A few months back Megan and I had our bank account hacked.
You waste about an episode of The Walking Dead, sans commercial, waiting on hold to cancel your card and going through all your “til death” accounts (electric, cellular, cable, auto insurance, etc.) to ensure you don’t miss an auto bill pay.
But more frustrating is life without your plastic pal. In today’s world where we remote bank, I have a hard time functioning without a debit card. I am transported like John Conner’s father in The Terminator to my elementary school days in order to remember basic mathematics.
See, I have to count money now instead of an efficient plastic swipe to ensure the cashier isn’t jipping me for my un-sweet tea (which happened twice so old world cash carrier do the math, literally).
So, what happens when we get annoyed? We share it with people of course. I re-told our recent security breach to a co-worker. I told them that the cyber thief must feel pretty stupid because they only stole $36.22.
The reply was provoking, “Depends on where you live.”
I never thought to check the purchase origin. My only concern was the invasive charge which surprisingly did not take place in the United States. The culprit? India. A Bangalore grocery store to be precise.
The question became, what is $36.22 worth in India?
I knew India had a large percentage of poor and low number of Christ followers but research was due to find the answer.
First, I looked at the worth of a dollar versus a rupee, rs, (India’s currency). Our friends at Google have a currency converter which promptly gives us the ratio of $1 equaling 60.29 rs.
So, $36.22 is worth 2183.70 rs. But that is just a number. I wanted to know the realistic day-to-day value by seeing what that number meant to average human in India.
A few dozen searches gave way to the answer. The per capita income for India shows the average person earned about 38,149 rs in 12 months which wouldn’t make your stomach hurt so much if it had a pre “$” instead of a post “rs”.
Do the math. Or just trust me. That is $649 per year. And according to the World Food Programme an “estimated 32.7 percent of the Indian population lives on less than US$ 1.25 per day.”
They took 28 days worth of food. Suddenly I didn’t feel so mad. I felt grief.
As a Christ follower my heart weeps for people in need and statistically speaking India is only second behind China in population (and need) with about 1.2 billion. India is a country filled with great physical need but even greater spiritual need.
Operation World estimates less than 6% of the population is Christian in contrast to the dominate Hinduism at a bulging 74%.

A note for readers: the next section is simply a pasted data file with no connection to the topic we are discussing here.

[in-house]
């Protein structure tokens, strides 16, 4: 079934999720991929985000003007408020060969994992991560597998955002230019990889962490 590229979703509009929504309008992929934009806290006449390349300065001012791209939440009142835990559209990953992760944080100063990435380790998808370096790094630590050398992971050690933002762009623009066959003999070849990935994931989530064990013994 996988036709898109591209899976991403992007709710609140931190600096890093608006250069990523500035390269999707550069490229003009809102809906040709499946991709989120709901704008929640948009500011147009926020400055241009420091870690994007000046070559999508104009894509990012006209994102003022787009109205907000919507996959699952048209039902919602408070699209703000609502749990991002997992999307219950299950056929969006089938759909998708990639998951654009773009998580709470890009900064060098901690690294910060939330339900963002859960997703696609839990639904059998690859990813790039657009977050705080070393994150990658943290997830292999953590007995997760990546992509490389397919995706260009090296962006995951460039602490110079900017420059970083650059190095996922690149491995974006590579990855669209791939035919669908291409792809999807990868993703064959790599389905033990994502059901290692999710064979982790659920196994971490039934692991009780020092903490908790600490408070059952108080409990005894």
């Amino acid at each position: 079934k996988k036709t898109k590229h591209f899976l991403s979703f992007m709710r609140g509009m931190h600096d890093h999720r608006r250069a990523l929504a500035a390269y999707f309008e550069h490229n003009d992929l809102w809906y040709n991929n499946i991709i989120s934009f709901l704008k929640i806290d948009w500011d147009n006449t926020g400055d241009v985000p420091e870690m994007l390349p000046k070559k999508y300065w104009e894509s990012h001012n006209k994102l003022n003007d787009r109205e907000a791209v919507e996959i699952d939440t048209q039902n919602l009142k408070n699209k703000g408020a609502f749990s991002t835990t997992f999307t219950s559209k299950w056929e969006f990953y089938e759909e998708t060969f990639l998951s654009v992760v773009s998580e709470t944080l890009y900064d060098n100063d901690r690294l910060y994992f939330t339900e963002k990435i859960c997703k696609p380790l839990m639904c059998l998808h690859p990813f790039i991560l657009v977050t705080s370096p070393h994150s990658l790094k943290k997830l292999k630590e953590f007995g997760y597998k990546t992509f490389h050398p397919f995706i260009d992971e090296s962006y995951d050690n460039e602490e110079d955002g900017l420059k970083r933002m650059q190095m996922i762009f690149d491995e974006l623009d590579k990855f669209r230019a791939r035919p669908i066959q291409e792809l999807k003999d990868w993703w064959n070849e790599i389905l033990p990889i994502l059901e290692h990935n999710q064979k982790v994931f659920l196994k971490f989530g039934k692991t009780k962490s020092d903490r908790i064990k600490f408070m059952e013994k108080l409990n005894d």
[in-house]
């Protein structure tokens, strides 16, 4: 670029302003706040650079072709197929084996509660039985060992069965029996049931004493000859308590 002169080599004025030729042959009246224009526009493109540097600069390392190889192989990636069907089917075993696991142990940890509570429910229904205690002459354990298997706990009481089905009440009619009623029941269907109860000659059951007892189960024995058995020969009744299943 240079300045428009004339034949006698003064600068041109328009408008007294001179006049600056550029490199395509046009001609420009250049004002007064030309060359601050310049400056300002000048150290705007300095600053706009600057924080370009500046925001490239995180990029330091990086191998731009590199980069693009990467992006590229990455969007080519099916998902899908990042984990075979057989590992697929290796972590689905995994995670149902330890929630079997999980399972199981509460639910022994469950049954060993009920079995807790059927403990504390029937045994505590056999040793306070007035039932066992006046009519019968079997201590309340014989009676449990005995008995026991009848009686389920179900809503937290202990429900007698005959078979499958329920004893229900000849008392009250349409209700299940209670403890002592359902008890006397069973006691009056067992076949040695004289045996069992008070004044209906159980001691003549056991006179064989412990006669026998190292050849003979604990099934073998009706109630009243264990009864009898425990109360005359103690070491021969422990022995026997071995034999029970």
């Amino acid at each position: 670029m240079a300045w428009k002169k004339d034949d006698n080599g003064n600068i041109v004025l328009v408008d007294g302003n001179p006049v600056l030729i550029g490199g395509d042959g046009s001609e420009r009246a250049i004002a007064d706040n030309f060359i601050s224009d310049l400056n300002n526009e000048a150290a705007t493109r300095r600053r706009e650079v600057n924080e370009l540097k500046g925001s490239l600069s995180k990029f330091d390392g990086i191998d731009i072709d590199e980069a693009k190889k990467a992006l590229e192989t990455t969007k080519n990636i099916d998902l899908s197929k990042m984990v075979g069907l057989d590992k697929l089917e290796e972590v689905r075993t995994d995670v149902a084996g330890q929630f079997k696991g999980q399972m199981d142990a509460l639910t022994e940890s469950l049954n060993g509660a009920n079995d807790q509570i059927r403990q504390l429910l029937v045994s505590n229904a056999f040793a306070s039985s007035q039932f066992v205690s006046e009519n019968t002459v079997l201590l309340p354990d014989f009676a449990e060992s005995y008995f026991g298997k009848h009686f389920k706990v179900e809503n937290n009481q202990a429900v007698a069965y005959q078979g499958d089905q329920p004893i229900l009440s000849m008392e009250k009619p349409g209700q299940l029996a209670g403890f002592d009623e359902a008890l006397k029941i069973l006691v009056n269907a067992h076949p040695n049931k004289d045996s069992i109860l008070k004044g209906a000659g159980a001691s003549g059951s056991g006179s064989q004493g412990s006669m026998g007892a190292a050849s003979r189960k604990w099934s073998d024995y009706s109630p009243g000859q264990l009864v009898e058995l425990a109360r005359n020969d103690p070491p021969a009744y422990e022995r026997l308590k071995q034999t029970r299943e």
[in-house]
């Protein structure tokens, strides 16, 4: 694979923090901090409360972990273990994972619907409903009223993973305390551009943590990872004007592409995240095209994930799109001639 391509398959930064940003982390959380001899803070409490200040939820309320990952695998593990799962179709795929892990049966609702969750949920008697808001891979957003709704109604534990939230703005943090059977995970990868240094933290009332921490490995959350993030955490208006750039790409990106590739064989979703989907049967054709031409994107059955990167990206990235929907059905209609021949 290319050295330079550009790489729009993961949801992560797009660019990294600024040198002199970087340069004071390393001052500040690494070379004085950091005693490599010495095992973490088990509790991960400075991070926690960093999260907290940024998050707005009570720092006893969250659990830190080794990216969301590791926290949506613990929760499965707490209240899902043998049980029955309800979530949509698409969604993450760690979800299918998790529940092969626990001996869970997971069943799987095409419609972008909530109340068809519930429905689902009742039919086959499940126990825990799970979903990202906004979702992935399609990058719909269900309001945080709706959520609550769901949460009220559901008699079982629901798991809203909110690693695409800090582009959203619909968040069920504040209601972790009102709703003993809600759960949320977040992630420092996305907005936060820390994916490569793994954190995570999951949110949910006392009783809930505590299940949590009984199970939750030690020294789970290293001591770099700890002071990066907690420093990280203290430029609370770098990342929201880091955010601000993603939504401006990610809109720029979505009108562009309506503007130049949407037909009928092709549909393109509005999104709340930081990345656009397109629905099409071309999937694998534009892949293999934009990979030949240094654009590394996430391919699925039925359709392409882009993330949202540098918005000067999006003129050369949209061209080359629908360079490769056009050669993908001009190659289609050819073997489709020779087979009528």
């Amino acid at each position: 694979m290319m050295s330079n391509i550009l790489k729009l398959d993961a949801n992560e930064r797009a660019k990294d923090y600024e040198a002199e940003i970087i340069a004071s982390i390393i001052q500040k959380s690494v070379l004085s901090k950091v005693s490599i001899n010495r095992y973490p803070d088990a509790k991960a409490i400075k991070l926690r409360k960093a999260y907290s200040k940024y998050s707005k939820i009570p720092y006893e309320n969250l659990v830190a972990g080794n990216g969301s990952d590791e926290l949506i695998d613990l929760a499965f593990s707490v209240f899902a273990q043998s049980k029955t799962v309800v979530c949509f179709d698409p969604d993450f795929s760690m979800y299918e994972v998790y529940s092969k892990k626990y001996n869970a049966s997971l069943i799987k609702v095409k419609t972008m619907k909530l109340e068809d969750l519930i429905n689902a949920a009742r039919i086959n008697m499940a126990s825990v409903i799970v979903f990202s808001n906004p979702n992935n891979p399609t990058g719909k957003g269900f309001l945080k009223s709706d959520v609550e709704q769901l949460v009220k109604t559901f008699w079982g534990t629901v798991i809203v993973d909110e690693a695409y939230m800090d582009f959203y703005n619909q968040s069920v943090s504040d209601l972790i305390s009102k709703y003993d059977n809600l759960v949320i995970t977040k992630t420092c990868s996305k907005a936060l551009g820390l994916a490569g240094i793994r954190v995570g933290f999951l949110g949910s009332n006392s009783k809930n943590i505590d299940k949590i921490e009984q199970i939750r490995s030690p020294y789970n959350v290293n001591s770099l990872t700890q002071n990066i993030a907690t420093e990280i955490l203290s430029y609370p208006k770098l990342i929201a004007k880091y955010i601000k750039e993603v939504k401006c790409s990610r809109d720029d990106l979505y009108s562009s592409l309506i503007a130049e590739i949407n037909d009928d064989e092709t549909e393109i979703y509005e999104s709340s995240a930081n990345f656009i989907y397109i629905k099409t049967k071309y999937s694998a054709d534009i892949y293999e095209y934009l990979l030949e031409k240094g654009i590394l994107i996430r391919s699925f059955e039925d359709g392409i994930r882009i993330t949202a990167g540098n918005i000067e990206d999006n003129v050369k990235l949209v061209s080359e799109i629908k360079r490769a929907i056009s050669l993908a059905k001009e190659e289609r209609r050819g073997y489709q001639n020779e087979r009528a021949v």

I have never been to India. I won’t pretend to have seen their need with my own eyes. But now because of some stolen pocket change I have felt their need with my own heart.
The question now becomes, how can we help?
There are over 500 villages that have never heard the name of Jesus in India.
You can pray. Missionaries are being beaten while a country who claims religious freedom looks the other way. They are called to a country to provide physical and spiritual relief. The shepherds are few but the sheep are many. How few? The ratio of non-Jesus follower to Jesus follower is 50 : 3.
You can send money. There many missionary groups and non-profits that are helping to provide food and medicine. I won’t include direct links or names here because I believe you should start with your local church. See if your community supports any organizations or missionaries in India. If not, then Google for an entity that does.
You can go. I am not saying everyone should sell their stuff and move to India; or, that everyone should take a mission trip to India. But not everyone is reading this article either. You are. And if you have a call to help connect the people of India to God then do it. Again, start at your local church and expand outward to find the right outreach for you.
Our God isn’t a god. He is the God.
Here’s the thing, I know the numbers don’t look good when it comes to sharing Jesus with all of India. So don’t look at them. Matt Chandler has said, “don’t be a math addict, no body likes a math head.”
His point about our human doubt is relevant. Don’t confine the creator of the universe by what our finite logic can process.
The time is now for us to get serious about not just our community or country but rather the globe.
Pray big. Pray bold.